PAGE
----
District monitoring and data inform action for water protection
June 17, 2021
A District water quality monitoring site on the Silver River.
Data touches every facet of the St. Johns River Water Management District’s work and provide the foundation for making sound decisions to benefit Florida’s water resources.
As an environmental regulatory agency, data and science are the foundation of our work. Data drives the agency’s decisions on water supply projects, protecting the health of surface water bodies and groundwater, managing flood control structures and issuing consumptive use permits. We also share the valuable information we collect with many partners, including the Florida Department of Environmental Protection (such as through the Statewide Water Quality Database known as WIN), other agencies and local governments.
You may have seen our staff working with various high-tech and low-tech gadgets from a boat on the St. Johns River, logging statistics about aquatic vegetation in the Indian River Lagoon or out in a field recording information at a mini weather station. Their monitoring work is a major component of our mission, resulting in more than nearly 15.5 million measurements collected, verified, processed and stored in our databases each year. Year-round, the District operates and maintains 1,200 hydrologic surface and groundwater monitoring stations throughout our 18 counties. Staff also process data from additional sites collected by federal agencies, other districts and local governments or the U.S. Geological Survey under contract to the District. Staff also collect and process data from more than 400 surface water stations and more than 450 groundwater monitoring sites.
This month, we launched an enhanced a web portal making these data easier to access. The upgraded site increases our transparency as a public agency and improves access to data we collect. Continuous water quality data provide a constant stream of information during all hours of the day and under a variety of weather conditions, offering a more complete picture of a water body’s health.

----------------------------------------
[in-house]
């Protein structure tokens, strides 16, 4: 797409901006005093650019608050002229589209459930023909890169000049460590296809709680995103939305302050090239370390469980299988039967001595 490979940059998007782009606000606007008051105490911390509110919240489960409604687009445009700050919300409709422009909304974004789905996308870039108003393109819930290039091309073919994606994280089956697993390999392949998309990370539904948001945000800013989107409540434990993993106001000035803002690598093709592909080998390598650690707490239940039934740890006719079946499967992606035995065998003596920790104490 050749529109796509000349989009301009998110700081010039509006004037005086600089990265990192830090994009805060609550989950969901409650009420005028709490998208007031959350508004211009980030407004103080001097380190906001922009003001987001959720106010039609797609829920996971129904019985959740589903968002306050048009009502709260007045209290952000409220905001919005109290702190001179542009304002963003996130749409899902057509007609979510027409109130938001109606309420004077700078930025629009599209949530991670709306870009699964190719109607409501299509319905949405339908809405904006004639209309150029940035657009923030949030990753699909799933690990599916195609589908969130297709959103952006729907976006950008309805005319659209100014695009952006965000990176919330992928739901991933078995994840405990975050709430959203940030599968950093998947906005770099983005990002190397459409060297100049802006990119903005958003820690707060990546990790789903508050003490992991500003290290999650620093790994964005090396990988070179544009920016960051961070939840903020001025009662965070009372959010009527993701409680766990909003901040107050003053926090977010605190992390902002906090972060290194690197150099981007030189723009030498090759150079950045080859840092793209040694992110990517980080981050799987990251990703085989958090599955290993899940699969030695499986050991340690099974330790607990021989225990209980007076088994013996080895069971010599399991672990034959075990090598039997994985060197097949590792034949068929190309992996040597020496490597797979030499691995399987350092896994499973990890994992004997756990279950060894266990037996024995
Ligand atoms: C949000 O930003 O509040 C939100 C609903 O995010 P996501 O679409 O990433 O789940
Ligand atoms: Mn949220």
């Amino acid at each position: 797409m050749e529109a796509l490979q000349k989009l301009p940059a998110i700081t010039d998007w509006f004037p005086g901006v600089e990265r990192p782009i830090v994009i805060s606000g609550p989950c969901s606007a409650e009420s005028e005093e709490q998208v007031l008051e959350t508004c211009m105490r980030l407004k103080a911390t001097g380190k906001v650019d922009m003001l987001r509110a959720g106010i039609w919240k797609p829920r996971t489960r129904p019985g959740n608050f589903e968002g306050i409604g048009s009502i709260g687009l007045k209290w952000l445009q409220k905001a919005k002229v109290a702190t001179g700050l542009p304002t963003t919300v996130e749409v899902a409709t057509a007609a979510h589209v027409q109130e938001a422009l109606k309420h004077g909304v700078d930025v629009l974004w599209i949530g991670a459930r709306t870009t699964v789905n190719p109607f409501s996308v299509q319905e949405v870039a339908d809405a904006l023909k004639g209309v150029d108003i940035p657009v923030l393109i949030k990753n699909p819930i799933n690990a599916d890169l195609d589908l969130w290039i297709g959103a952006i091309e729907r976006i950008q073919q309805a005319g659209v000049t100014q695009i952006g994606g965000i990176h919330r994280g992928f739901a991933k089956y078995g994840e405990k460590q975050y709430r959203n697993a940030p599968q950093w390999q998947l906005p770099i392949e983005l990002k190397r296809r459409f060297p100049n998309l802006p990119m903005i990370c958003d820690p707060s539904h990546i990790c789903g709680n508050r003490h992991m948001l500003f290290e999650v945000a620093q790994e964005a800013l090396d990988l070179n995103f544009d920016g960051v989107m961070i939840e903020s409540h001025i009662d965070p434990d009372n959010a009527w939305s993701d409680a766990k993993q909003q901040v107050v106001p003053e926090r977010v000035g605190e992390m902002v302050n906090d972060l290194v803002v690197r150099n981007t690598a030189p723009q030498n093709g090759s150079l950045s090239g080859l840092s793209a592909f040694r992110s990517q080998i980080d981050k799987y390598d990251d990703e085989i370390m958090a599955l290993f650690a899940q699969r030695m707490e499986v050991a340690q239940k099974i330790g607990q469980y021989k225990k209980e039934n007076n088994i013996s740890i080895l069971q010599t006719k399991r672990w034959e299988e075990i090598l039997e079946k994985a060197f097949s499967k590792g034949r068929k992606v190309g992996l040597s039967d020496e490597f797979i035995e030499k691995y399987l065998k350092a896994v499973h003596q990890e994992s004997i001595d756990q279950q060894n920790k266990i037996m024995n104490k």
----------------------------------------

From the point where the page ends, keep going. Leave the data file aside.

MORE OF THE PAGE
We even have continuous water quality six monitoring stations in the Indian River Lagoon and three in the St. Johns River. These stations transmit continuous water quality data — including information about chlorophyll, water temperature, salinity and dissolved oxygen — which the District uploads and shares on the Aquarius WebPortal at secure.sjrwmd.com/aqportal.
The data in the portal are the same data that our staff use in making long-term management decisions about our waterways. For the curious citizen-scientist, a user guide explains how to select station locations and data, display available parameters on a map, view charts of key parameters for related locations in dashboards and explore specific locations and parameters in a data set or chart.
Thank you to our very dedicated staff who work in our monitoring program. Through your efforts, we continue to build on our knowledge and further protect Florida’s water resources.